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PBL- Managing for Success: Goals, Checkpoints and Reflection on the way to New France

October 9, 2009
Old Quebec City- Lower Town

Old Quebec City- Lower Town

Imagine a research project for Grade Seven students called “The Governor’s Banquet,” which is intended to focus on life in New France in the 17th and 18th centuries. Canada and the United States did not yet exist, and much of North America was, in fact, French territory, ruled by the Governor appointed by the King of France.
Each group of students must research an aspect of life in New France, and, at a project end celebration, present to the class what they have learned about the culture, clothing, food, daily life, work, education, religion and government of the time. Of course, a celebration is not complete without food, and each group must bring one type of food that would have been popular during the time period.
The Buck Institute for Education sets out some excellent planning, implementation, completion, reflection and assessment tools on its website. Critical to the project planning are setting the goal, project checkpoints and project reflection.
Students need to understand that the goal is not the party at the end, but rather, the rich learning that comes from the research and collaboration that takes place. Students will need some tools to get them on track and organized. Using a Google document as a resource for communicating the project benchmarks, and as a shared research tool would be an excellent start for students of this age who are not yet familiar with more advanced tools, such as Wikis. Having a Google calendar as a timeline for the project, where each work period is mapped out in advance, will inform students of the checkpoints and the workplace (classroom, library, computer lab, as examples).
When goal setting, groups need to decide on the product, or artifact, they will present. Will it be a fashion show for presenting the clothing, a play which shows the role of religion or government, a model of a village in New France, a dance of the time period or a skit showing life for a child in school at the time? Checkpoints must include the appropriate markers- a script for a play, a design for a model, or a layout for a fashion show. There must also be time to pause and address group challenges as well as assess, both formally and informally the progress of the group and its individuals. The teacher could prepare a Google Form that would gather feedback from students about their own, as well as their peers’ success and areas needing improvement.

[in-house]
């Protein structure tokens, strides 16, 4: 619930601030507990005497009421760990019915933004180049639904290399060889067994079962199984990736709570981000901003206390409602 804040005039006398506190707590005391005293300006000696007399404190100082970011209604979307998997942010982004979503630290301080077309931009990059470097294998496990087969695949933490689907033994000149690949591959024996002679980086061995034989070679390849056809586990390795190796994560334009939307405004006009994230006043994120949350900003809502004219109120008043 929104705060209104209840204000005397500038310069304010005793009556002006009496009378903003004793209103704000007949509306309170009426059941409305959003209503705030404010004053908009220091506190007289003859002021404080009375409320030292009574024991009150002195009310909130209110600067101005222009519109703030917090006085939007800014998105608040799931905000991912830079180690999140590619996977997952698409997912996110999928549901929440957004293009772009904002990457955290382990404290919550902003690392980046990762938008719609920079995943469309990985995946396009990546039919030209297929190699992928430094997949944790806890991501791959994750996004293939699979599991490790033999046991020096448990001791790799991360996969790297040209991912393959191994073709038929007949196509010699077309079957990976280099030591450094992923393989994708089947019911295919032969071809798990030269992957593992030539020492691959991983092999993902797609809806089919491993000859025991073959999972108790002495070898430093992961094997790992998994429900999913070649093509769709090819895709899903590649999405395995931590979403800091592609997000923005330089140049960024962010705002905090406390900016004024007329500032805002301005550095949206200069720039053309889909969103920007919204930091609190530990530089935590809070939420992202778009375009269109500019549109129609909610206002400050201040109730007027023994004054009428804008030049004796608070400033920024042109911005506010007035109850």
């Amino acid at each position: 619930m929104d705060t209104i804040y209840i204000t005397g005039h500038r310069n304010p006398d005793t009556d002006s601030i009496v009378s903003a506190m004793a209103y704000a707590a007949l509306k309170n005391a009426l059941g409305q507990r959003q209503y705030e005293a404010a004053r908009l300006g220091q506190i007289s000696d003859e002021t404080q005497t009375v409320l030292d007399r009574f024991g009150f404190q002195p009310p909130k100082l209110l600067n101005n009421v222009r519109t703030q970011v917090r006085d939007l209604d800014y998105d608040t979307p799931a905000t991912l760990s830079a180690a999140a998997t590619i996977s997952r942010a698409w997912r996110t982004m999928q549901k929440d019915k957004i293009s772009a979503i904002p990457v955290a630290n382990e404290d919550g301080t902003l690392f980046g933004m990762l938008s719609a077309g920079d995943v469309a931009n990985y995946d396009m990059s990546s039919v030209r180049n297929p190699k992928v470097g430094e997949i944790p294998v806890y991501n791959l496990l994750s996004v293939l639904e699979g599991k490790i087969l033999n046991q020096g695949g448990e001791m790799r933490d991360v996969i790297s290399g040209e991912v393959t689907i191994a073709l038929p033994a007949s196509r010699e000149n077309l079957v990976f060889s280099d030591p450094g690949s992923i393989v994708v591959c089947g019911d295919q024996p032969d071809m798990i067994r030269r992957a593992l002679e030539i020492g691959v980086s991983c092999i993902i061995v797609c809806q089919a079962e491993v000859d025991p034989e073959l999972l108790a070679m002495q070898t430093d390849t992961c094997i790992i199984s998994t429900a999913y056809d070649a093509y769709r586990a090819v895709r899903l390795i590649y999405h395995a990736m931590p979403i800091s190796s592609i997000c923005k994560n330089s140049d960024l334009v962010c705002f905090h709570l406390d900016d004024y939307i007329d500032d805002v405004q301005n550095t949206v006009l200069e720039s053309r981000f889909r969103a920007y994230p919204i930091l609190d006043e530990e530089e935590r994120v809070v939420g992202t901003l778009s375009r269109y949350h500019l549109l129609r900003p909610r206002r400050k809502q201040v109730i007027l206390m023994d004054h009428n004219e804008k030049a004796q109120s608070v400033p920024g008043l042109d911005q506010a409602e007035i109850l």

During the celebration, groups must contribute to the menu, both the planning of the making of the food but also the collaborative production of the menu on a Google Document. The day of the celebration is anticipated, as students share their food (with careful attention to food allergies and restrictions of course), and each presentation.
Finally, a final assessment and reflection of the Governor’s Banquet must be carefully and thoroughly completed, using a number of the excellent tools on the Buck Institute’s website. Having enlisted a small group to record the event in still photos or video will assist students in their own reflections of their performances.
To top it all off, near the end of the school year, students travel to Quebec City, the only walled city in North America, to experience life in French Canada in the present, as well as the past. Even today, the city is much like it was when it was founded in 1608. Because of this, it has been designated a UNESCO World Heritage Site. If only the trip could be done during the preparations for the Banquet, the learning that results would be even richer.
Making the learning of History an engaging, rich and productive learning experience through the use of Project Based Learning can and will make History come alive!

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